What is your ultimate dream?
One of our big goals is to combine luxury with sustainability. We would like to de-carbolise all our resorts by 2020. The challenge is to provide the pools, the spas, the ACs, etc in a sustainable way. At Soneva Fushi, we hope to reduce consumption by 80 % (from 2006 when we consumed 200,000 litres) to 85,000 litres this year and reduce it further to 25,000 litres by the end of next year.
Is there a high cost involved?
It is a US$5 million investment with solar power installations and making sure all our hot water and air conditioning uses renewable energy and solar power. During the day the generators will be off and only switched on at night.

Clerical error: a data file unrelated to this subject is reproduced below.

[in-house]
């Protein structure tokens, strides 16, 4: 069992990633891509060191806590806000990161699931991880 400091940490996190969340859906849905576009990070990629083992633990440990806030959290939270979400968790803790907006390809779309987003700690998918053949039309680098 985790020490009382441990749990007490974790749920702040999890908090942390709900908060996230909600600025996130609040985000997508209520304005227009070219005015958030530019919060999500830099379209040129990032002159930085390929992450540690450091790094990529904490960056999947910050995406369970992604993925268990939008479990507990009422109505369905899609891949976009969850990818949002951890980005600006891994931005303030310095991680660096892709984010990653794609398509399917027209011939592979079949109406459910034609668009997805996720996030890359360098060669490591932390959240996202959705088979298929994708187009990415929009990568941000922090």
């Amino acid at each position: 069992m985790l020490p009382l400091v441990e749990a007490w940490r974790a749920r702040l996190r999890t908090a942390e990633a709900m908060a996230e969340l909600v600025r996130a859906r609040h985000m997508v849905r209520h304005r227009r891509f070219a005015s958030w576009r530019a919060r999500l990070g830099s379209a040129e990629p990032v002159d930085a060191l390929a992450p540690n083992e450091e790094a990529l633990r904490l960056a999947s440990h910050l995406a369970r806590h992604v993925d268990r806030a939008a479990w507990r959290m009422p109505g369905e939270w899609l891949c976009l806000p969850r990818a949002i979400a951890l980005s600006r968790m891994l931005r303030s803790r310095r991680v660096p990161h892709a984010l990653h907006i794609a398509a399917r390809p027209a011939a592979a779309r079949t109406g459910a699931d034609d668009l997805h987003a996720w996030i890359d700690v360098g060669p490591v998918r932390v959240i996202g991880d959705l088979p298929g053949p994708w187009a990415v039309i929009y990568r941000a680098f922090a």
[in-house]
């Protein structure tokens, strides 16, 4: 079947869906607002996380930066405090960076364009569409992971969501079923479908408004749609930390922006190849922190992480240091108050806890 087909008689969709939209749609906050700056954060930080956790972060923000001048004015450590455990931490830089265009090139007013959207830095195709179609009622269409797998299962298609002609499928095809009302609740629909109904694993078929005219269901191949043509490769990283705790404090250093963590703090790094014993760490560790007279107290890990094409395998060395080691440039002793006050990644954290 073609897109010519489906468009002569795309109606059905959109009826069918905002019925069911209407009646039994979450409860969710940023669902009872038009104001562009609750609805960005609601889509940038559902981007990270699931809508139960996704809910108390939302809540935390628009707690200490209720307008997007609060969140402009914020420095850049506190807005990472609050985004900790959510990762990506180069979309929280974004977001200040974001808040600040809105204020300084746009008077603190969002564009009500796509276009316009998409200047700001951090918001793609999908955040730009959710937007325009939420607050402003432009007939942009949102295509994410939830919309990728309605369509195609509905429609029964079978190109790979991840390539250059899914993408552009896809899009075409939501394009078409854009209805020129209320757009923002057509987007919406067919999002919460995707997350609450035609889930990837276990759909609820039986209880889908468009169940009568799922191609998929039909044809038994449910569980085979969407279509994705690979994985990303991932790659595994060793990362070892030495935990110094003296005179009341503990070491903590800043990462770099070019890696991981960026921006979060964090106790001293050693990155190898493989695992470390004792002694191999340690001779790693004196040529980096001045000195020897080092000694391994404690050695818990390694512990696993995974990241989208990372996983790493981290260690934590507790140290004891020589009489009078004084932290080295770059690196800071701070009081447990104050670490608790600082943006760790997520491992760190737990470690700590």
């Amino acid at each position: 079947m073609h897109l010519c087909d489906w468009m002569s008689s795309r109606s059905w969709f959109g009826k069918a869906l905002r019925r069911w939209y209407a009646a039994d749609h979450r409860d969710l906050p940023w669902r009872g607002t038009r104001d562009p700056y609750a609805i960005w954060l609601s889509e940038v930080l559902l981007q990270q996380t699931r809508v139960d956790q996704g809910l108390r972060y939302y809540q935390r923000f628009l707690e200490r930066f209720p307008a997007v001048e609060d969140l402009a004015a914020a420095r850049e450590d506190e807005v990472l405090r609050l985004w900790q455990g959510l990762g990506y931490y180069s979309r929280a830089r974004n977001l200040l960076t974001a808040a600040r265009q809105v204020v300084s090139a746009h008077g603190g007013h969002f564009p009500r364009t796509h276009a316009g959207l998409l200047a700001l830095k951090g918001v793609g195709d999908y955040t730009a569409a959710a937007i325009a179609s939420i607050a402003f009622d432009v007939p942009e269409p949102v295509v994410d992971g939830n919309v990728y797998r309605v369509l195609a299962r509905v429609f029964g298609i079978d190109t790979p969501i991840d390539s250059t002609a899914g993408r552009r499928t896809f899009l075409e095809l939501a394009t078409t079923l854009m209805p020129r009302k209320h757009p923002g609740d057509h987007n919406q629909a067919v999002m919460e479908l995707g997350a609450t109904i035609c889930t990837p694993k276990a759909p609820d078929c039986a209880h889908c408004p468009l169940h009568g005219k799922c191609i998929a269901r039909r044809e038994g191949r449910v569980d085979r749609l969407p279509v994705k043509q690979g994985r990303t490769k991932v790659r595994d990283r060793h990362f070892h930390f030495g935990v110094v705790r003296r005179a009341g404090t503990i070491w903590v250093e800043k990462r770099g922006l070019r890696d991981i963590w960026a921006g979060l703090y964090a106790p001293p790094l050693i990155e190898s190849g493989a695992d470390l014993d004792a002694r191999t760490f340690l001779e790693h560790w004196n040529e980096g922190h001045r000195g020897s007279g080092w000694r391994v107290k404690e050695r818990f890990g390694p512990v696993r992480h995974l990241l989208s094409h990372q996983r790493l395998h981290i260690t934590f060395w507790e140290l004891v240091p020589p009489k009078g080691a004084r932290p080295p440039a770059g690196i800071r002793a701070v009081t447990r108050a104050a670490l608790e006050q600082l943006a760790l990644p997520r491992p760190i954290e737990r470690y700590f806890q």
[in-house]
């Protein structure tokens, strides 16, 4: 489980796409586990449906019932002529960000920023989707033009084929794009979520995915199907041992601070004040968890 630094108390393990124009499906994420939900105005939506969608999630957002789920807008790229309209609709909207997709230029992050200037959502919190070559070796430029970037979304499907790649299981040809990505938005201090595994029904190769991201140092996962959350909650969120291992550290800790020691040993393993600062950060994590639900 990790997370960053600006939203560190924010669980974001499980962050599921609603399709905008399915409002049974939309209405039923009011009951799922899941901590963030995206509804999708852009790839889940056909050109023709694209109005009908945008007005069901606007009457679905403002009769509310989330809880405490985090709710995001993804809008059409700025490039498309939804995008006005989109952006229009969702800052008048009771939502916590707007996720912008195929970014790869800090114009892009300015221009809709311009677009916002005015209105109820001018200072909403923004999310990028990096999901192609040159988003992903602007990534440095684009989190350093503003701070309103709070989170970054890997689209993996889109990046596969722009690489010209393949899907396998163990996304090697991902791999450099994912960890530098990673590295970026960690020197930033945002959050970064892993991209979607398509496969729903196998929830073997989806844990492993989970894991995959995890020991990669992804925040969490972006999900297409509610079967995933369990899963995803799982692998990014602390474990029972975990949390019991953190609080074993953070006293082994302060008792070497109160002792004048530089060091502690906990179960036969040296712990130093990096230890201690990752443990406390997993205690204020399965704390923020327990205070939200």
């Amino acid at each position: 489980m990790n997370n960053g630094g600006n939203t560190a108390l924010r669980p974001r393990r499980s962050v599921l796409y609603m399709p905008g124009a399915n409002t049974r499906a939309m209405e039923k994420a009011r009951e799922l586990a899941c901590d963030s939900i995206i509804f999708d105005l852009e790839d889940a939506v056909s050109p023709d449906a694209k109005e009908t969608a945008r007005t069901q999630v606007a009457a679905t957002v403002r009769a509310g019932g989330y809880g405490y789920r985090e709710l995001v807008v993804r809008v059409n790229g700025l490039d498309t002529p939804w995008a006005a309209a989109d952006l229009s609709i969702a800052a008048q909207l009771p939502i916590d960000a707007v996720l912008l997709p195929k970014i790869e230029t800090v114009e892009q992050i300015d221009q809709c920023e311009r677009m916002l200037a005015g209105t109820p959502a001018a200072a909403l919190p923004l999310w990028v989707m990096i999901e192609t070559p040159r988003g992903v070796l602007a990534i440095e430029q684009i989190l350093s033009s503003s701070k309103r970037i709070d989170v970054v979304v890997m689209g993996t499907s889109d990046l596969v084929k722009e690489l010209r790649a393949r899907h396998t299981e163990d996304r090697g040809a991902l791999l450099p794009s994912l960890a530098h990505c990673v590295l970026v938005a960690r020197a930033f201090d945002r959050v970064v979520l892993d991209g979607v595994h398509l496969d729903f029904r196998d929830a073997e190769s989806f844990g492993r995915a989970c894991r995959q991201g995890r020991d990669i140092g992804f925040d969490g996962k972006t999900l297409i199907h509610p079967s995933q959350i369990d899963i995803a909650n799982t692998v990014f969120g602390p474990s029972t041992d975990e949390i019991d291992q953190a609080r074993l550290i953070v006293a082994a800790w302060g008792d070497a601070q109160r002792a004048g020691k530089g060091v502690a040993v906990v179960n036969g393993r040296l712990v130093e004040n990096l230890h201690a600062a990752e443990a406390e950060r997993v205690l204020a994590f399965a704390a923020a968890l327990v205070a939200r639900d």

By 2014-2015, there would be technologies where you would be able to store energy in batteries. We are quite confident that we can make big inroads there.
On pricing of rooms
It’s changing with the advent of the Internet in the last 8-10 years. The Internet has allowed younger people to make huge fortunes beyond their dreams. Sales of private jets and 35 metre and above yachts are up even during the recession. The big yacht makers have many orders just like the private jets. New jet makers still have big order books.
These businesspersons spend $50 million on a plane and $10 million to fly around and maintain it each year. Flying from Moscow or London to the Maldives they’ll spend $200,000 and another $100,000-200,000 to stay. So for a 10 day holiday they spent thousands of dollars.
This demand at the super end will continue despite rising oil prices rising and escalating food prices.